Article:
“Aren’t you afraid it’s going to sting you?” is the first thing I hear every time I mention that I have a pet scorpion. Not “What’s his name?” like I get when I mention my cat, no, there’s an immediate fear response. I don’t fault anyone for it, of course; a fear of many-legged things and carnivorous creatures is just another thing we’re taught growing up. A villain drops a bag of tarantulas on the protagonist, the terrible shark closes in on the beachgoers, etc. It’s not taught in schools, it’s just another part of the media curriculum. I can’t blame anyone for that.
But because I’ll never be cool with the fact that certain people think all “creepy” predators should die, I’m going to defend a couple groups, because, well, someone has to.
Stop me if you’ve liked this one:
Because if you’re sincerely halfway to that point, I’m probably not going to convince you. For the bravest among you, let’s carry on.
What people tend to fear most about eight-legged crawlers is that they might be bitten and die. However, in the past ten years, there have been zero fatalities from the bite of the most infamous spider, the Black Widow. Using precious venom is not a spider’s first move, and they’d rather run away than fight a huge monstrous giant. You know what kills roughly 22 people a year? Cows. Don’t get me wrong, I love cows too, it’s just more likely one will die by the hoof rather than by the bite.
Still grossed out? Would it help if I told you arachnids care about their babies? Though not as common here as little bitty spiders, the tailless whip scorpion, an amblypygi, is entirely harmless to humans. This species in particular is actually known for caressing its young with those weird gangly face-arms (pedipalps!), making it a uniquely caring type of arachnid.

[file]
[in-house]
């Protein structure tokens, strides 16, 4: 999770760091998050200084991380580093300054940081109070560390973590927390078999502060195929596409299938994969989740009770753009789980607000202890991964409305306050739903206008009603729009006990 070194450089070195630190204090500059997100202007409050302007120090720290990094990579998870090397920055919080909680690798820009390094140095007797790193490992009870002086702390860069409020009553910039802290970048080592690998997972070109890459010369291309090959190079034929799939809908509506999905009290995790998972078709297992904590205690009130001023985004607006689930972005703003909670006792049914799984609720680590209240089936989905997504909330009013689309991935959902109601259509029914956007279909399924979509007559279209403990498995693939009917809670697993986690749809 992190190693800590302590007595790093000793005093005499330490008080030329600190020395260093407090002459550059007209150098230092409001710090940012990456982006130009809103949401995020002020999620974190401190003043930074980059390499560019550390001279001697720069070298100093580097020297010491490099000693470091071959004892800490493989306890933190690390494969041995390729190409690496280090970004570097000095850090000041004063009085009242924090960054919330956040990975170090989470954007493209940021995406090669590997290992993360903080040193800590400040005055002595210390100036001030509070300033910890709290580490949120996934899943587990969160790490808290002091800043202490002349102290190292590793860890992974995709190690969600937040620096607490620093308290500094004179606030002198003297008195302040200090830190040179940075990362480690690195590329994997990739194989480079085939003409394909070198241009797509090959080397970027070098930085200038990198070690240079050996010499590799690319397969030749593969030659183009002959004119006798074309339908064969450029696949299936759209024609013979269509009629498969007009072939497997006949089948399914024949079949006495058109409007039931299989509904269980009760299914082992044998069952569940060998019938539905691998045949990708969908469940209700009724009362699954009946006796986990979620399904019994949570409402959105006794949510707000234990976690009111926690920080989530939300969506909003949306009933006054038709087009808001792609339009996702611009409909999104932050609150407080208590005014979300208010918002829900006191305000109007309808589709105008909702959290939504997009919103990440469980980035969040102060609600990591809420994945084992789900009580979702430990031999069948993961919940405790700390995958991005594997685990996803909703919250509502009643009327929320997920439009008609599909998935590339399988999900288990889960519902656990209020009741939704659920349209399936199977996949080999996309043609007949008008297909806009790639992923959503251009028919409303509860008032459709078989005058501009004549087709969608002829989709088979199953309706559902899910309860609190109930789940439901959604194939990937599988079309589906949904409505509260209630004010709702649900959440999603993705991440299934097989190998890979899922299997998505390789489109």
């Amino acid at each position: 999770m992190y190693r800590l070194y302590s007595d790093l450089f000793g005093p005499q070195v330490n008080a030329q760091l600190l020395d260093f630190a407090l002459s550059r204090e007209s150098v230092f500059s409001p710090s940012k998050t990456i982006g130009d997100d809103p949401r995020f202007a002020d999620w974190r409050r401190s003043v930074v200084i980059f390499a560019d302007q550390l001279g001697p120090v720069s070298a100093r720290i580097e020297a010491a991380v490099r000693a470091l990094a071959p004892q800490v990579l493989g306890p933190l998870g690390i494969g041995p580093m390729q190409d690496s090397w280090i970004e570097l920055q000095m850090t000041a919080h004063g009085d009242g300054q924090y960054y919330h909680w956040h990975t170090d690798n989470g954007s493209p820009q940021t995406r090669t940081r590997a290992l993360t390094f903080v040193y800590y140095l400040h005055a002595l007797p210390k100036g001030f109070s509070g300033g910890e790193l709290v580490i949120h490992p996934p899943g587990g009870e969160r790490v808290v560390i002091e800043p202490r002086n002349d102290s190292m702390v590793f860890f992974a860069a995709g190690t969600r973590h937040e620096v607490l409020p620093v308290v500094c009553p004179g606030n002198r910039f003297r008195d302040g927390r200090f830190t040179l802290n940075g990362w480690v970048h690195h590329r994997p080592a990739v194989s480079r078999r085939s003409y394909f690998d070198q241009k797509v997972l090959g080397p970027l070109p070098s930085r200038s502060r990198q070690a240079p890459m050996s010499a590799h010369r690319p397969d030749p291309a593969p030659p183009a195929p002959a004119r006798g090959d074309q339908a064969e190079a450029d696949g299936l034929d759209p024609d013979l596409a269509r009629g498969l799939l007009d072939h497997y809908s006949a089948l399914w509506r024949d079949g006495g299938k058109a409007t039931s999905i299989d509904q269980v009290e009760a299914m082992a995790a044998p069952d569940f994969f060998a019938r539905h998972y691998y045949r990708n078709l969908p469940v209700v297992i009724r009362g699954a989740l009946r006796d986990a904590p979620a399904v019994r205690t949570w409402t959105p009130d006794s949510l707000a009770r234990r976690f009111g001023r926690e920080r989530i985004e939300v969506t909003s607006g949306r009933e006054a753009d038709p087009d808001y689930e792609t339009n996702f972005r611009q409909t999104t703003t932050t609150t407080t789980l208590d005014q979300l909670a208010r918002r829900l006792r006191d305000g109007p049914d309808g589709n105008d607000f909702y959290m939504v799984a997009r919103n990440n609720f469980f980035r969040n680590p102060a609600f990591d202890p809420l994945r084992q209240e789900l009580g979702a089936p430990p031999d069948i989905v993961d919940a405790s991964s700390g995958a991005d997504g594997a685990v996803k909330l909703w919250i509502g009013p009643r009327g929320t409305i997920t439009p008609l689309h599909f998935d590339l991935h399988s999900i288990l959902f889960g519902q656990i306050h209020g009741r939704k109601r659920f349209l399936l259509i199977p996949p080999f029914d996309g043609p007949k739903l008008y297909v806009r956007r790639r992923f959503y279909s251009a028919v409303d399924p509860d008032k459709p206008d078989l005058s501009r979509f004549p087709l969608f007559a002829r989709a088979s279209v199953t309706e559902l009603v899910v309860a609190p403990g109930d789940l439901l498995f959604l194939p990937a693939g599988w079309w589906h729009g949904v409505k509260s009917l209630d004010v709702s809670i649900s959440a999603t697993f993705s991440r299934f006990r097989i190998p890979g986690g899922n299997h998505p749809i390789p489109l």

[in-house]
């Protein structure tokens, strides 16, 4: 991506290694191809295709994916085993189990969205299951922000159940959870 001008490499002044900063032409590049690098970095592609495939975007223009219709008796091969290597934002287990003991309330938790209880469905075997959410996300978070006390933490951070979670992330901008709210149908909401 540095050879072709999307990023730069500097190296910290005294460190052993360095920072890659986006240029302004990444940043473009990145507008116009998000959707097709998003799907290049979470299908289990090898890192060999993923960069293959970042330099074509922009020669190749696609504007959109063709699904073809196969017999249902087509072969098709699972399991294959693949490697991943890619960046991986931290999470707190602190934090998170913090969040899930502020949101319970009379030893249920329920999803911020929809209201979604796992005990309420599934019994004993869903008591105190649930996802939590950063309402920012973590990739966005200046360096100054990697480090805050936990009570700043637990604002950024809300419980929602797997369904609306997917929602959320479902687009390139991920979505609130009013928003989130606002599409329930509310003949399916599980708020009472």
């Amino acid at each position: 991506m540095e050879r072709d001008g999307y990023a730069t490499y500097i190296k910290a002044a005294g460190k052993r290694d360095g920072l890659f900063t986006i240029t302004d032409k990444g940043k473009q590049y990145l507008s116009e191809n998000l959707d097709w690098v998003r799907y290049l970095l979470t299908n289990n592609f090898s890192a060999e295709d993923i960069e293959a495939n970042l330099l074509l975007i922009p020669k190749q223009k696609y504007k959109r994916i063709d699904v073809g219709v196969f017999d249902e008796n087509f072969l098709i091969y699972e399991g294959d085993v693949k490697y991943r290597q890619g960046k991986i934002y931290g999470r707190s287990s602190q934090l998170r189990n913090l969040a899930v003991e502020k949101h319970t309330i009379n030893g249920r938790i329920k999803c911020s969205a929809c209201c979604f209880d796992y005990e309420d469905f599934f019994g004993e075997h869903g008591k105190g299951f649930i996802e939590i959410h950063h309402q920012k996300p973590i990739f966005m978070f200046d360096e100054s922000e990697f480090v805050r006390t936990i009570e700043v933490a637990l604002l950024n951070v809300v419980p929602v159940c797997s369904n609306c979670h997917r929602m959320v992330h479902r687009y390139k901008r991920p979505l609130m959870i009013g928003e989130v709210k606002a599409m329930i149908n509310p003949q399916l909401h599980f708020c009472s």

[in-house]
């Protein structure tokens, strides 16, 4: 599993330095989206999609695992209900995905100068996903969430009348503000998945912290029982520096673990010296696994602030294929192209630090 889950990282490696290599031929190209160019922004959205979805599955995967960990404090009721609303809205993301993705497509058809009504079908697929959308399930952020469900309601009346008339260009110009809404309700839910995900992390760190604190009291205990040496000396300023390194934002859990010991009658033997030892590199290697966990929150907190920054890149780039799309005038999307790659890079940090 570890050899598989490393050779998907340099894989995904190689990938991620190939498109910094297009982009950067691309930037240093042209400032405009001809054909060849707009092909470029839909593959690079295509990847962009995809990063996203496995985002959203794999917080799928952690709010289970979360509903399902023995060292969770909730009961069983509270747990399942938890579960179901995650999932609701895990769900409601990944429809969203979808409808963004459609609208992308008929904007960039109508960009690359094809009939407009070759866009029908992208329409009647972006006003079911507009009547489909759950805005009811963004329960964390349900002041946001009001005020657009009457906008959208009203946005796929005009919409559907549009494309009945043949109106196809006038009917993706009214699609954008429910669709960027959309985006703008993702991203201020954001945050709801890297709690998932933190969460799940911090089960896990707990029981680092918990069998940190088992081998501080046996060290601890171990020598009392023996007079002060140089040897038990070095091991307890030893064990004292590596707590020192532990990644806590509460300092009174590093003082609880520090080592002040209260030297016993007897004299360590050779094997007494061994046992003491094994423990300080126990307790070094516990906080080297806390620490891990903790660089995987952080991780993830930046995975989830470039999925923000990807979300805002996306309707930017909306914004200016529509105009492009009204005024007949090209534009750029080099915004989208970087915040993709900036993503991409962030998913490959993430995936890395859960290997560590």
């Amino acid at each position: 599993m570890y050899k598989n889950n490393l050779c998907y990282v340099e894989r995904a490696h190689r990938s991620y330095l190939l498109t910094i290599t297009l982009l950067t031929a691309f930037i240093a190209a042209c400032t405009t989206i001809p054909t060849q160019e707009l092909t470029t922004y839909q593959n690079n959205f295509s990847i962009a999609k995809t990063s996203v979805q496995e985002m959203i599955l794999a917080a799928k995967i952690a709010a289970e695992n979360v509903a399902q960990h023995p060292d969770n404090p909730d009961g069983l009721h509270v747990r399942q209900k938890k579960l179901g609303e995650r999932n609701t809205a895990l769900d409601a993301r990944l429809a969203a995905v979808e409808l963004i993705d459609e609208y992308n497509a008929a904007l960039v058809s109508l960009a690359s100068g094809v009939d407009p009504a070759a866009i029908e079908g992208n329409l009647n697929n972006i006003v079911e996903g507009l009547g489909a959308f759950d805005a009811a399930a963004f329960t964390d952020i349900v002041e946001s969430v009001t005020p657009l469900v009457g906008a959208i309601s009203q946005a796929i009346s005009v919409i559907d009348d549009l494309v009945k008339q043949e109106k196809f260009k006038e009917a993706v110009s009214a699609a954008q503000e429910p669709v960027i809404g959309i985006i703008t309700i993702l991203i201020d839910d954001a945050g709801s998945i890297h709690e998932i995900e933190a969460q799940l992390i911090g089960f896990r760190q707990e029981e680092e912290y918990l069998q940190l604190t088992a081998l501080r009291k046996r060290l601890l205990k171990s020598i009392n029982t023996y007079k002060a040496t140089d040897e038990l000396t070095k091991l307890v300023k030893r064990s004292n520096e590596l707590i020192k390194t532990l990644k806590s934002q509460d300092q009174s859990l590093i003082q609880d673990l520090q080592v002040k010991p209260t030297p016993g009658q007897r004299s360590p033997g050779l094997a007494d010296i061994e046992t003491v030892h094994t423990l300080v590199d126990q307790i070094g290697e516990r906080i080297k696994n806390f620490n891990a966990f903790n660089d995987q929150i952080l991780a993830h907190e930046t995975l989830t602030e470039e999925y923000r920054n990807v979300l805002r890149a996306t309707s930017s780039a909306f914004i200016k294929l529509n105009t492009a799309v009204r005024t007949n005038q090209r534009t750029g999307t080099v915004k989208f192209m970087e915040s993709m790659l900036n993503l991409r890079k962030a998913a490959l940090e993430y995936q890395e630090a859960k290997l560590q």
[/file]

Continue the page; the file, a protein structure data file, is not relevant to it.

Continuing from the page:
In my personal experience, owning a scorpion hasn’t been heartwarming Hollywood life-lesson material. Vegas the Asian forest scorpion is a skittery little angry child, but he just kind of hangs out, and that’s cool enough. Additionally, his sting is no worse than a bee’s sting. It’s a bit like having a fish, but with all the palpable contempt of a cat and none of the cuddles.
That doesn’t actually sound like a good time, but look, I love him as much as my other pets.
Also, look at those itty bitty eyes. Cute.
The above image says it all. How dare these gilled creatures frequent the waters humans require for frolicking?
Sharks are cast in such a negative light that nobody cares that they’re dying in atrociously huge numbers. Shark fin soup and cartilage pills are what they’re being killed for, but the number killed every year is unsustainable, as shark products can be sold for massive profits. Shark cartilage pills have their benefits, but if it were dolphins being killed for human benefit, you can bet there’d be way more fuss about it.
If you told your average citizen this, they’d probably say something along the lines of “Good.” In the general public’s mind, sharks are sinister death machines that prowl the waters looking exclusively for people. Fun fact: Peter Benchley, author of Jaws, was horrified at the impact his creation had on sharks. In the decades following the film’s success, he campaigned to conserve marine life, with a special focus on sharks. The guy who made sharks the scariest thing ever regrets it. That’s like if Stephen King campaigned to save clowns because people took IT way too far.
Obviously, this is not a go-ahead to pet every creepy baby. It’s important to give predators their space and respect them, not baselessly fear them. Fear breeds hate, and any animal that’s feared and hated isn’t going to get any attention when it’s in trouble, like sharks. And we need these animals. More importantly, these animals have a right to live. They don’t exist for people to think they’re gross and horrible and kill them. They have a place in the world, and they’re not brazenly destroying the environment, unlike some species.
So the next time you see a spider on the wall, think twice before you lose your damn mind. That spider doesn’t even care about you. It’s just hanging out.
Has this made a dent in your fear of sharks and/or spiders? Is there another animal you deeply fear? Maybe you used to fear something and learned to love it? Or maybe you feel exactly how I do. Share your experiences below!
Tabitha Summerhayes is a full-time PR student at Humber college.